The Naked Runner

The Naked Runner is a 1967 British espionage film, directed by Sidney J. Furie and starring Frank Sinatra, Peter Vaughan and Edward Fox. It was the last film Sinatra made with Warner Bros., and is largely viewed as being a disastrous end to his association with the studio.

The Naked Runner
Original film poster
Directed bySidney J. Furie
Produced byBrad Dexter
Written byStanley Mann
Francis Clifford (novel)
StarringFrank Sinatra
Peter Vaughan
Derren Nesbitt
Edward Fox
Music byHarry Sukman
CinematographyOtto Heller
Edited byBarrie Vince
Distributed byWarner Bros.-Seven Arts
Release date
  • 19 July 1967 (1967-07-19)
Running time
101 minutes
Box office$1,400,000 (US/ Canada)[1]


Sam Laker (Sinatra) is a former World War II Office of Strategic Services (OSS) operative who is recruited by his former commanding officer to do a mission whilst he attends a business conference in Leipzig. To ensure his cooperation, his son is kidnapped.


Sinatra was in need of a hit—Marriage on the Rocks and Assault on a Queen having flopped in the two previous years—so he put actor and trusted aide Brad Dexter in charge of finding a suitable vehicle. After negotiations for him to star in Harper fell through, The Naked Runner was chosen instead. Sinatra had been impressed with 1965's The IPCRESS File and recruited its director Sidney J. Furie. Among the film's co-stars were Peter Vaughan, Derren Nesbitt and Edward Fox. Sinatra was paid $1 million. In Copenhagen, Sinatra left to perform at a rally for California's Democratic governor Pat Brown (running against Republican Ronald Reagan). Word then arrived from the States that Sinatra was not going to return to Europe and wanted his outstanding scenes to be filmed at a soundstage in Los Angeles.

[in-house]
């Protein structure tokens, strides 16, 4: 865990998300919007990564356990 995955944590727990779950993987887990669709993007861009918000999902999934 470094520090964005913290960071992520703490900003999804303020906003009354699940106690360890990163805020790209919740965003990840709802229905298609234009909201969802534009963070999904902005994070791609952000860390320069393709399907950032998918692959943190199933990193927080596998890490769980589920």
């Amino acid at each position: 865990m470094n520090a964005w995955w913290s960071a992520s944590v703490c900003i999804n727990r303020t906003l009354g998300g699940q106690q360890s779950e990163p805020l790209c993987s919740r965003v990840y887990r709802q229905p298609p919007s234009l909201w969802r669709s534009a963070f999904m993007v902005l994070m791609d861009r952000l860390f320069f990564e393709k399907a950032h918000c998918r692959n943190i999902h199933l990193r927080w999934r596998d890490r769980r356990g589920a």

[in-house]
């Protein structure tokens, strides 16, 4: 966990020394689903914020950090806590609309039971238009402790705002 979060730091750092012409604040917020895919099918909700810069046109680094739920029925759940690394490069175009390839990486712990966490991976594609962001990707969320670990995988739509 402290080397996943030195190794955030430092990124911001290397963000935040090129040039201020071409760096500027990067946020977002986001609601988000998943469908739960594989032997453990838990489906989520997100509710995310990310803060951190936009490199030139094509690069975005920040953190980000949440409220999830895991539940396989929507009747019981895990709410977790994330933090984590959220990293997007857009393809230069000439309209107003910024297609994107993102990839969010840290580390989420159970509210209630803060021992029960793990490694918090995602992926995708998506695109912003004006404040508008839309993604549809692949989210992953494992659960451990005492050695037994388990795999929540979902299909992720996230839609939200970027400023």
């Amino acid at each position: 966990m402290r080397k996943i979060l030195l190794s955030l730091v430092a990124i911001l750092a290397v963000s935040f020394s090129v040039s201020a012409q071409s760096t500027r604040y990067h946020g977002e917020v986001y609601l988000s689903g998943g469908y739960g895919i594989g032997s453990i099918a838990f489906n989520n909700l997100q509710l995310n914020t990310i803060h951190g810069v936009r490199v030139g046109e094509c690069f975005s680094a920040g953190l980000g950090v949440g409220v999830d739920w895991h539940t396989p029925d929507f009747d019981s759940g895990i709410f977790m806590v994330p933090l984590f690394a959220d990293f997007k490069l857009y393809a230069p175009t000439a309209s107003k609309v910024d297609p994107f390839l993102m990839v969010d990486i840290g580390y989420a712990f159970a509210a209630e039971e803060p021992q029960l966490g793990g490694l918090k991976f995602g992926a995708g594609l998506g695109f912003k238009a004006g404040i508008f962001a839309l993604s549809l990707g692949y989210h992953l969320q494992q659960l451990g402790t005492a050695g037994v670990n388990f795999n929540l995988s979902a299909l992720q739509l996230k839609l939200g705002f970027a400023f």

Dexter and Furie decided to take the maverick action of finishing the film with a stand-in (James Payne) for Sinatra's remaining scenes, editing in close-ups from earlier shots in postproduction and overdubbing the dialogue. The main problems with the film were a lifeless depiction of spy-games, listless (if at times stylised) execution, heavy-handed plotting and little real characterisation. There are, however, some interesting locations, among them a still-blitzed Leipzig and a rare view inside Centre Point.

Critical reception

Opening to mostly poor reviews on 19 July 1967, The Naked Runner was criticised for its slow pace, camera work and plotting. Variety, however, gave Frank Sinatra fair notice, commenting that "Sinatra, whose personal magnetism and acting ability are unquestioned, is shot down by script. Peter Vaughan overacts part as the British agent." However, the reviews of the film weren't enough to keep away audiences who made the film Sinatra's first hit—albeit a minor one—since the massive success of Von Ryan's Express two years earlier.

Literary sources

The film is based on the 1965 novel by Francis Clifford (a pseudonym of Arthur Leonard Bell Thompson). The title comes from a line in Arthur Symons' In the wood of Finvava—"A naked runner lost in a storm of spears"—that begins the book. Furie's film follows the novel but makes the lead character an American based in London.


  1. "Big Rental Films of 1967", Variety, 3 January 1968 p 25. Please note these figures refer to rentals accruing to the distributors.
This article is issued from Wikipedia. The text is licensed under Creative Commons - Attribution - Sharealike. Additional terms may apply for the media files.